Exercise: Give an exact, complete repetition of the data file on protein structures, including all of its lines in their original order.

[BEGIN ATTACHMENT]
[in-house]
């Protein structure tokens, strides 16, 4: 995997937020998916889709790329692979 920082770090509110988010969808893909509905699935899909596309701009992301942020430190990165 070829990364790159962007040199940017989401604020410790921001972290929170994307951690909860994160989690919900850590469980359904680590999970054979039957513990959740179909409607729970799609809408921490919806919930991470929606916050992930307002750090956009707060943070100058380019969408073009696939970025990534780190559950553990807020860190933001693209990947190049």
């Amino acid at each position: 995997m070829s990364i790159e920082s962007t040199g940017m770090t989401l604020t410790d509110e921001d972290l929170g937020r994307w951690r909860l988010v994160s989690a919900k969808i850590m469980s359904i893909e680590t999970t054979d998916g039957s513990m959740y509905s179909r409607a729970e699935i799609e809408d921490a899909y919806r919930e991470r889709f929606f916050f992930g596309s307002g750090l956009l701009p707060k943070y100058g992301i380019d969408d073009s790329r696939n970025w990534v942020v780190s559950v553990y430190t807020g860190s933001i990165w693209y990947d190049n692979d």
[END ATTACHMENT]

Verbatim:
[in-house]
């Protein structure tokens, strides 16, 4: 995997937020998916889709790329692979 920082770090509110988010969808893909509905699935899909596309701009992301942020430190990165 070829990364790159962007040199940017989401604020410790921001972290929170994307951690909860994160989690919900850590469980359904680590999970054979039957513990959740179909409607729970799609809408921490919806919930991470929606916050992930307002750090956009707060943070100058380019969408073009696939970025990534780190559950553990807020860190933001693209990947190049």
């Amino acid at each position: 995997m070829s990364i790159e920082s962007t040199g940017m770090t989401l604020t410790d509110e921001d972290l929170g937020r994307w951690r909860l988010v994160s989690a919900k969808i850590m469980s359904i893909e680590t999970t054979d998916g039957s513990m959740y509905s179909r409607a729970e699935i799609e809408d921490a899909y919806r919930e991470r889709f929606f916050f992930g596309s307002g750090l956009l701009p707060k943070y100058g992301i380019d969408d073009s790329r696939n970025w990534v942020v780190s559950v553990y430190t807020g860190s933001i990165w693209y990947d190049n692979d």